Which Joe gave his name to ‘sloppy joes’? We look at five interesting sandwiches and their lexical origins.
Form a judgment on (an issue or person) prematurely and without having adequate information.‘it is wrong to prejudge an issue on the basis of speculation’
judge prematurely, anticipatejump to conclusions aboutforejudge, prejudicateView synonyms
- ‘In sum, they accuse the prosecution and the judges of prejudging the issues, of pursuing the trial merely out of vanity and a sense of their own honour.’
- ‘Both attorneys argue the Board and its chairman have, in media comments, effectively prejudged the issues under investigation.’
- ‘By answering the point I put to you today, you would in no way be prejudging the forthcoming report.’
- ‘The Lord Advocate was correct when he said it is the trial process which tests the evidence and decides the guilt or innocence of the accused and that it is in nobody's interest to prejudge the issue or to usurp the function of the court.’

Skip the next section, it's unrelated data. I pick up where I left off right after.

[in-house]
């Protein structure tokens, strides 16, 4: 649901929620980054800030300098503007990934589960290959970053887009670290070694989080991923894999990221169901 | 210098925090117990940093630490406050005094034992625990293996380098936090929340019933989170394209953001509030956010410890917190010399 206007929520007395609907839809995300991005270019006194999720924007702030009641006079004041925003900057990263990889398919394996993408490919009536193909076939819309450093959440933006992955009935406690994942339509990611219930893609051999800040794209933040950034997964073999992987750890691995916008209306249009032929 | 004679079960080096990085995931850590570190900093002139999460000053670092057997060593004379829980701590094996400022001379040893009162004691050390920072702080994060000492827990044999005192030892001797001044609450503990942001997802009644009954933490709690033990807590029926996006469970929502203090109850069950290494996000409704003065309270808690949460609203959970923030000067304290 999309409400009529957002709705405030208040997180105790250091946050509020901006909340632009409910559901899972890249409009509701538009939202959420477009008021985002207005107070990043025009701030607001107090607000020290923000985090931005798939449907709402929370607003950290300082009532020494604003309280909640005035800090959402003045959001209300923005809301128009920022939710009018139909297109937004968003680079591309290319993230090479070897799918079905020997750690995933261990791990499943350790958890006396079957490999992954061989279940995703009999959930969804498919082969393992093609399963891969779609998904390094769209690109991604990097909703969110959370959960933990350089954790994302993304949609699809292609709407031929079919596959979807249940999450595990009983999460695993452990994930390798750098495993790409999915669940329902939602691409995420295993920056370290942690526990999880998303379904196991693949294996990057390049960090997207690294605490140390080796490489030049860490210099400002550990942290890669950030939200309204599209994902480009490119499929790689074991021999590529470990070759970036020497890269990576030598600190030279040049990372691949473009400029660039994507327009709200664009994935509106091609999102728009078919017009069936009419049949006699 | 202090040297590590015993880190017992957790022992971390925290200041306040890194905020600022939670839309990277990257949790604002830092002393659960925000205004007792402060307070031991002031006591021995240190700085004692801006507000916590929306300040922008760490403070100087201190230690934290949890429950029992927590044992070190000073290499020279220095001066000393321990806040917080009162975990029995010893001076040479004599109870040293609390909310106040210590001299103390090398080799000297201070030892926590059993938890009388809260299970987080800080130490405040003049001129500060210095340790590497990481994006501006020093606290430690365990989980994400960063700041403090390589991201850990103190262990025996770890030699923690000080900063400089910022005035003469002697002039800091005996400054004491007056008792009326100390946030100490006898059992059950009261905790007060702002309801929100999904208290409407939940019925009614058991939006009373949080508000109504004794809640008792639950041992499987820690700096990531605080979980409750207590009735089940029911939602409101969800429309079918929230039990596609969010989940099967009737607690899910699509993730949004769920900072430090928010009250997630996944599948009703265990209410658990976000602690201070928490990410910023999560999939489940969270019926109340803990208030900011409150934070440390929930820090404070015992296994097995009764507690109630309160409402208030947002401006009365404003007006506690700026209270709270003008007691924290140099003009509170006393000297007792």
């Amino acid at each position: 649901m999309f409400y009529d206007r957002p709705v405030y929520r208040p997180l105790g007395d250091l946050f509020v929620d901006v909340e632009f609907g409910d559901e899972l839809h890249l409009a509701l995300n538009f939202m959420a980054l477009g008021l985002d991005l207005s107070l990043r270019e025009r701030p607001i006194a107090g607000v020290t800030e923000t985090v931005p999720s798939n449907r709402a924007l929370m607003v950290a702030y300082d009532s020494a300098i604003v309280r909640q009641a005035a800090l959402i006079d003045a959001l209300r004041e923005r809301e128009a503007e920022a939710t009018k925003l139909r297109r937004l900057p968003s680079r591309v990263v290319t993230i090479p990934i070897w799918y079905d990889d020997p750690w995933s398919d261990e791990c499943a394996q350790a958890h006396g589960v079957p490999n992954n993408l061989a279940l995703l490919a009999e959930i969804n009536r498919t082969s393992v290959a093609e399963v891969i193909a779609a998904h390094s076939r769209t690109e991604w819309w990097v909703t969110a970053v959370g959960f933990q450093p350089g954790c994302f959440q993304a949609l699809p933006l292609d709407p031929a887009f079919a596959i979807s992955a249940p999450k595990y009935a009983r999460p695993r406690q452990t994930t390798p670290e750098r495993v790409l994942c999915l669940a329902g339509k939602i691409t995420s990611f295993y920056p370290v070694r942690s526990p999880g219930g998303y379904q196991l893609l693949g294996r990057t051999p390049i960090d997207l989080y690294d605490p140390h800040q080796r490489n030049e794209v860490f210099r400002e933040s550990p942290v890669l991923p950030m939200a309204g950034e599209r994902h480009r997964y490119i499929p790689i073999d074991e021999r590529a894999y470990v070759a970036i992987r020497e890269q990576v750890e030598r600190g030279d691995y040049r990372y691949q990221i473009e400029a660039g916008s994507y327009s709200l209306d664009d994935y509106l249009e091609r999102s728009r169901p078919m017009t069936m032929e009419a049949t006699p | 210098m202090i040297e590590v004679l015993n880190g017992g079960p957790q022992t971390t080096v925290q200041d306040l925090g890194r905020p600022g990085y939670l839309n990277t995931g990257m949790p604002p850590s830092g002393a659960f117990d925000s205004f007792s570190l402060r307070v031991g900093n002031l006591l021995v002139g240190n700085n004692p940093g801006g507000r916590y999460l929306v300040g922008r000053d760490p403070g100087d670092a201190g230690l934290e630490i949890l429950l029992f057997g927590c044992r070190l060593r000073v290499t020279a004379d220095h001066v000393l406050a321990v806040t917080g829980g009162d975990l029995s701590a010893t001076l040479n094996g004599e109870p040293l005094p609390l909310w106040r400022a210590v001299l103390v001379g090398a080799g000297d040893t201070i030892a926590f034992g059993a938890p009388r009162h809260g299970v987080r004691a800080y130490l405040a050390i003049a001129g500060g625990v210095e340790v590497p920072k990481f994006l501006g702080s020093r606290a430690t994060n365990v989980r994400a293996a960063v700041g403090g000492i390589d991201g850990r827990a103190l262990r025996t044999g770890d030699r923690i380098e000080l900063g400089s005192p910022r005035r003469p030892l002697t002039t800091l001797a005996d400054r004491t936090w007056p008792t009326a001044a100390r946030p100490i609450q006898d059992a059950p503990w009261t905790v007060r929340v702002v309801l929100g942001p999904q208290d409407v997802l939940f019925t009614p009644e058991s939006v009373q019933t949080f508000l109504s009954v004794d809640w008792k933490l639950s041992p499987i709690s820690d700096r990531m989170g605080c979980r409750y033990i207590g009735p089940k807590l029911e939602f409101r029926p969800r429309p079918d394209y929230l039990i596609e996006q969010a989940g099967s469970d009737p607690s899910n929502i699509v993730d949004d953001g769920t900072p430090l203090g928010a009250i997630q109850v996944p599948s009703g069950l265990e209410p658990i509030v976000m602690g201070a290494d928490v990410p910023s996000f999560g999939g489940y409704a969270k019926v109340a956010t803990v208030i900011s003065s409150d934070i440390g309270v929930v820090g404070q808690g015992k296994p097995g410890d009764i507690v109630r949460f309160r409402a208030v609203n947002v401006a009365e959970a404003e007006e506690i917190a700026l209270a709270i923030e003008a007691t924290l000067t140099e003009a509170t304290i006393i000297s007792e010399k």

- ‘Her view is that judges should not prejudge the issues that will come before them.’
- ‘He said: ‘The regional committee's statement gives the impression that the union has prejudged the issue.’’
- ‘In this instance Scout may have found that to negatively prejudge someone is wrong.’
- ‘He believes that some part of it is a sponsored propaganda against him, that media has prejudged him and that his actions won't change anything.’
- ‘But I am not going to dwell on or prejudge the issue.’
- ‘In an interview here he appealed to his future parishioners not to prejudge him merely because he was young.’
- ‘I don't want to prejudge him, but quite honestly this is not an accidental situation.’
- ‘And to say that we shouldn't prejudge him is just a ludicrous statement.’
- ‘The issue is whether or not the individual juror has prejudged the defendant to the point where they cannot objectively listen to the testimony and they cannot listen to the judge's instructions.’
- ‘In a foreword, the Party leader said it did not prejudge the inquiry but simply gave voters the ‘raw facts’.’
Are you looking for a word for a foolish person? We explore twelve interesting words to describe the dunderheads in your life.
Before you run for the hills, let’s run through a list of ‘run’ expressions that are running through our minds.
The definitions of ‘buddy’ and ‘bro’ in the OED have recently been revised. We explore their history and increase in popularity.